All Dirt Roads Taste of Salt
The viewer first encounters the film’s protagonist Mackenzie as a sensitive child growing up in the Deep South of the United States: out fishing with her father, she pets the animals they trapped and tries to release them back into the lake. Back home, she is reluctant to disembowel the catch when her mother instructs her to. But none of these acts are committed out of cruelty, there is respect for nature and for earth, for the dirt humans emerge from and shall return to.
All grown up, she and her childhood sweetheart Wood reconnect, and she tells him, “I’m a manager now.” Only through distant background sounds of shopping carts wheeled across asphalt do we understand that they are outside a supermarket, that this is where “Mack” works.
Throughout its 92-minute runtime, the camera stays intimately close to its characters, capturing details of their hands, or the back of their heads. As the audience witnesses different stages of Mackenzie’s life, they come to understand that her story is equally that of her sister, her mother and her daughter, that there is a circular commonality in the (Black) female experience. The location is so inherent and indispensable to their lives, the usual establishing shots positioning these women in their surroundings are not even deemed necessary. The spectator doesn’t need on-screen context to know why the house of an African-American family is engulfed in flames in the third scene, so director Raven Jackson doesn’t supply any. Her background in photography becomes evident as both in terms of structure and style, her debut feature evokes the feeling of a family album of moving pictures and sense memories.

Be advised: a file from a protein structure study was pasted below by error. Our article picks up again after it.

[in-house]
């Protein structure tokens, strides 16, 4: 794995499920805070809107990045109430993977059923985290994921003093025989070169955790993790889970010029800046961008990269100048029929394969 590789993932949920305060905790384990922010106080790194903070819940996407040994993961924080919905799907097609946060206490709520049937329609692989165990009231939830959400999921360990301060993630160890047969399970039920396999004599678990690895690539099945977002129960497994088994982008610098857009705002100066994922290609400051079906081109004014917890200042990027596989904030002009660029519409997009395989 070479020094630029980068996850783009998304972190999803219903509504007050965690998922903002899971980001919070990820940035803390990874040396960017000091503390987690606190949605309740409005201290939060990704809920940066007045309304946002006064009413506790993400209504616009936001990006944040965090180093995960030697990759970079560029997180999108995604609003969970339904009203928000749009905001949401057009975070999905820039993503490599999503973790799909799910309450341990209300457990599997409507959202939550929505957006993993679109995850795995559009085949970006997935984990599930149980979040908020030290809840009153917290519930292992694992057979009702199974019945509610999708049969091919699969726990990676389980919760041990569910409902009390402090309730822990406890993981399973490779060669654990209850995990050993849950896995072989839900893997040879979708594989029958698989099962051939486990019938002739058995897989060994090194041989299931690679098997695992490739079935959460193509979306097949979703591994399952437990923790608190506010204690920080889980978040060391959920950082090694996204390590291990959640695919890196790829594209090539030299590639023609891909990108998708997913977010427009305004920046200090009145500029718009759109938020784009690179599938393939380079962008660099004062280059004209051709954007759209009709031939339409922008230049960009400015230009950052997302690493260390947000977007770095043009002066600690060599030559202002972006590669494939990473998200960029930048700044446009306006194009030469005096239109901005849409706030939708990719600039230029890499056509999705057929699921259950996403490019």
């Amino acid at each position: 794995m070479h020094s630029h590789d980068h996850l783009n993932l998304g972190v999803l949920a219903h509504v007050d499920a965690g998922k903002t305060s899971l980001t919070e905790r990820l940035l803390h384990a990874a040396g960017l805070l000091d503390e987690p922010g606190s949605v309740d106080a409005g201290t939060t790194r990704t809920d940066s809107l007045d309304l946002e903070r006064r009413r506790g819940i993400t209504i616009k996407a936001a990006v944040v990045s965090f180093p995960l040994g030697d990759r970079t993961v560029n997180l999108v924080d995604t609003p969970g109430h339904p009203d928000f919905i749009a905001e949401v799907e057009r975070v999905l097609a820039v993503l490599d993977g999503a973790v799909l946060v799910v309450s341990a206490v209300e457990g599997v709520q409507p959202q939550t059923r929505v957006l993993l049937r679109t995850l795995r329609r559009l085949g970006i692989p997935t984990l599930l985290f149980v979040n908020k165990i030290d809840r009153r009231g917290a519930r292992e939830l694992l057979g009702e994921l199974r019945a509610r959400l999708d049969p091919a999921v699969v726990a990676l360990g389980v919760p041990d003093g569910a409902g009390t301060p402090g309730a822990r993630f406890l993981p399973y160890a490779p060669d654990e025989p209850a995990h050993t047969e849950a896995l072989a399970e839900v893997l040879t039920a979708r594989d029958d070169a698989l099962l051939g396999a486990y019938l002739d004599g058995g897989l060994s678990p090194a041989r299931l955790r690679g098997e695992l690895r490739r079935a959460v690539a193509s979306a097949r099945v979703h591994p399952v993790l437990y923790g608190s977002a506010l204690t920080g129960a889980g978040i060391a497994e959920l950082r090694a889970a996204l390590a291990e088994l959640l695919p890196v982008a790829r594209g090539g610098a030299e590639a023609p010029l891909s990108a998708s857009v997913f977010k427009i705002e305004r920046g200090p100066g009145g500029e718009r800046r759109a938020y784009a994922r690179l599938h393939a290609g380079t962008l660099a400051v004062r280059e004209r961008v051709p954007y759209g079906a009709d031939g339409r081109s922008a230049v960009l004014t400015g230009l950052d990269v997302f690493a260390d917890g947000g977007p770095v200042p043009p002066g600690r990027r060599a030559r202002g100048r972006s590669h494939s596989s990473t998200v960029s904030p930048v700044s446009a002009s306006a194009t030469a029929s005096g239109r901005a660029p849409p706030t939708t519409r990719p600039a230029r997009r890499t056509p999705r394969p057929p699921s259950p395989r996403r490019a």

Mackenzie is played by three actresses: Kayla Nicole Johnson, Charleen McClure and Zainab Jah, and it is a testament to their performances, as well as Jackson’s directorial decisions, that we seamlessly grasp that they are each portraying the same woman at different stages in her life.
All Dirt Roads Taste of Salt forfeits appealing to a larger audience due to the lack of a coherent narrative but will no doubt find its fans in the arthouse crowd.
All Dirt Roads Taste of Salt does not have a UK release date yet.
Read more reviews and interviews from our London Film Festival 2023 coverage here.
For further information about the festival visit the official BFI website here.
Watch the trailer for All Dirt Roads Taste of Salt here: